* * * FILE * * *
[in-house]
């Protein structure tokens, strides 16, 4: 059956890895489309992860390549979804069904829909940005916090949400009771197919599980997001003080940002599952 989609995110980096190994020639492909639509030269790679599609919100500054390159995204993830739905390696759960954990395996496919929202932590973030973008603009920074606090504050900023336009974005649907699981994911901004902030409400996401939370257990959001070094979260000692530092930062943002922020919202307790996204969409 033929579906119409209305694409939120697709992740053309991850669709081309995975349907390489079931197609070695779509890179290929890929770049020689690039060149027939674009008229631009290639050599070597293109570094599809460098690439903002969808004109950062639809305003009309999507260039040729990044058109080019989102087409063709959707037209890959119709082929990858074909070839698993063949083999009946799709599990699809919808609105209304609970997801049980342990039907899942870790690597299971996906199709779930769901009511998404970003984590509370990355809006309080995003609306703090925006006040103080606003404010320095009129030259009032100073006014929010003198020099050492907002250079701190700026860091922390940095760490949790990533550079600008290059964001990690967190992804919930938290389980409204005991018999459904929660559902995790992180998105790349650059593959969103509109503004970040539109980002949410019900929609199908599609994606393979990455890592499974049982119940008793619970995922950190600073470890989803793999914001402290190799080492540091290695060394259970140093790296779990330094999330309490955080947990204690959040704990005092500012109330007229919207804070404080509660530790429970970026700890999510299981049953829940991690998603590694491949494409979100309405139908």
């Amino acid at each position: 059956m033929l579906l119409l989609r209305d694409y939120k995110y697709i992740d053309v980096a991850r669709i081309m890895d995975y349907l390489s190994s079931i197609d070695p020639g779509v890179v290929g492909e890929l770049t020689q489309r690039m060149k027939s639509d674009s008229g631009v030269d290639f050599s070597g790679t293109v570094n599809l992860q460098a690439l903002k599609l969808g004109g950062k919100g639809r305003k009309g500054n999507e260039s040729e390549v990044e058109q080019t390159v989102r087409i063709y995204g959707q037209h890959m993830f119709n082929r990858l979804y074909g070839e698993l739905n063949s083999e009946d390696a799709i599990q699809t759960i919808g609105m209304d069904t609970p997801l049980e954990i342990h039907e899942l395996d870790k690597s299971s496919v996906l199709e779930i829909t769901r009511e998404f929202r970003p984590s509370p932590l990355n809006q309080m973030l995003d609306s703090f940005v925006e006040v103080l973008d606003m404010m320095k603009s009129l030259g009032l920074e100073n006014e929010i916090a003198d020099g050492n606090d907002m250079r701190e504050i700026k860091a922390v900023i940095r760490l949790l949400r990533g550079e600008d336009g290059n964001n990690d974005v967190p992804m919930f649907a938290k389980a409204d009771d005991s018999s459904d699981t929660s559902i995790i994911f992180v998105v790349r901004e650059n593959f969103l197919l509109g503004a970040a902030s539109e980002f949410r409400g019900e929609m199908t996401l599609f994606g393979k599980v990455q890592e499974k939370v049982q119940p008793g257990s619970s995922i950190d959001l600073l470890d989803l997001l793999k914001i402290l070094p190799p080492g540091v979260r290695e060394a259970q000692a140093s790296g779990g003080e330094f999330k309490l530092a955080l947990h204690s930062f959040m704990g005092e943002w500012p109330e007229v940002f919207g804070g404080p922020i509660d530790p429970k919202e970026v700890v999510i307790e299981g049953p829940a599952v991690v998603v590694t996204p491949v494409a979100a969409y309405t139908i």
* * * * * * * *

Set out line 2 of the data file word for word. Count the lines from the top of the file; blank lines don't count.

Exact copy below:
């Protein structure tokens, strides 16, 4: 059956890895489309992860390549979804069904829909940005916090949400009771197919599980997001003080940002599952 989609995110980096190994020639492909639509030269790679599609919100500054390159995204993830739905390696759960954990395996496919929202932590973030973008603009920074606090504050900023336009974005649907699981994911901004902030409400996401939370257990959001070094979260000692530092930062943002922020919202307790996204969409 033929579906119409209305694409939120697709992740053309991850669709081309995975349907390489079931197609070695779509890179290929890929770049020689690039060149027939674009008229631009290639050599070597293109570094599809460098690439903002969808004109950062639809305003009309999507260039040729990044058109080019989102087409063709959707037209890959119709082929990858074909070839698993063949083999009946799709599990699809919808609105209304609970997801049980342990039907899942870790690597299971996906199709779930769901009511998404970003984590509370990355809006309080995003609306703090925006006040103080606003404010320095009129030259009032100073006014929010003198020099050492907002250079701190700026860091922390940095760490949790990533550079600008290059964001990690967190992804919930938290389980409204005991018999459904929660559902995790992180998105790349650059593959969103509109503004970040539109980002949410019900929609199908599609994606393979990455890592499974049982119940008793619970995922950190600073470890989803793999914001402290190799080492540091290695060394259970140093790296779990330094999330309490955080947990204690959040704990005092500012109330007229919207804070404080509660530790429970970026700890999510299981049953829940991690998603590694491949494409979100309405139908």